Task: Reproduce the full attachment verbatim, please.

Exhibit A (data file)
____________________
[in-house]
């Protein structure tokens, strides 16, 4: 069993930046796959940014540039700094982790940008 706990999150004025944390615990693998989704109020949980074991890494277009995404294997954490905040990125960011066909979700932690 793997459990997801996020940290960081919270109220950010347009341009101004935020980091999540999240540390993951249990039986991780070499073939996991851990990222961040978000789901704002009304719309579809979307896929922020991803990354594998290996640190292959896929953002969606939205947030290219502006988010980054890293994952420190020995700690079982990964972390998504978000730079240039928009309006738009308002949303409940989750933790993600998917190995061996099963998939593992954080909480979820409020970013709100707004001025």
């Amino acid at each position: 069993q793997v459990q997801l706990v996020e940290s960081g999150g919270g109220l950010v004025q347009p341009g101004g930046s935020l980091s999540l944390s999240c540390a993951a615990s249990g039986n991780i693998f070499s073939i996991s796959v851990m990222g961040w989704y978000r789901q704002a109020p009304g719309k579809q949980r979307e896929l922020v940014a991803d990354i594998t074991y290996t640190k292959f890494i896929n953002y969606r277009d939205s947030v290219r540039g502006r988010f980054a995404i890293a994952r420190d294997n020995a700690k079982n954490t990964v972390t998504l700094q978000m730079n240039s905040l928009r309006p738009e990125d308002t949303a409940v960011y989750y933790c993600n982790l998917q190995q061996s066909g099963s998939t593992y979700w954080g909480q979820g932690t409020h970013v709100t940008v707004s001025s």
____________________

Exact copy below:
[in-house]
């Protein structure tokens, strides 16, 4: 069993930046796959940014540039700094982790940008 706990999150004025944390615990693998989704109020949980074991890494277009995404294997954490905040990125960011066909979700932690 793997459990997801996020940290960081919270109220950010347009341009101004935020980091999540999240540390993951249990039986991780070499073939996991851990990222961040978000789901704002009304719309579809979307896929922020991803990354594998290996640190292959896929953002969606939205947030290219502006988010980054890293994952420190020995700690079982990964972390998504978000730079240039928009309006738009308002949303409940989750933790993600998917190995061996099963998939593992954080909480979820409020970013709100707004001025």
């Amino acid at each position: 069993q793997v459990q997801l706990v996020e940290s960081g999150g919270g109220l950010v004025q347009p341009g101004g930046s935020l980091s999540l944390s999240c540390a993951a615990s249990g039986n991780i693998f070499s073939i996991s796959v851990m990222g961040w989704y978000r789901q704002a109020p009304g719309k579809q949980r979307e896929l922020v940014a991803d990354i594998t074991y290996t640190k292959f890494i896929n953002y969606r277009d939205s947030v290219r540039g502006r988010f980054a995404i890293a994952r420190d294997n020995a700690k079982n954490t990964v972390t998504l700094q978000m730079n240039s905040l928009r309006p738009e990125d308002t949303a409940v960011y989750y933790c993600n982790l998917q190995q061996s066909g099963s998939t593992y979700w954080g909480q979820g932690t409020h970013v709100t940008v707004s001025s």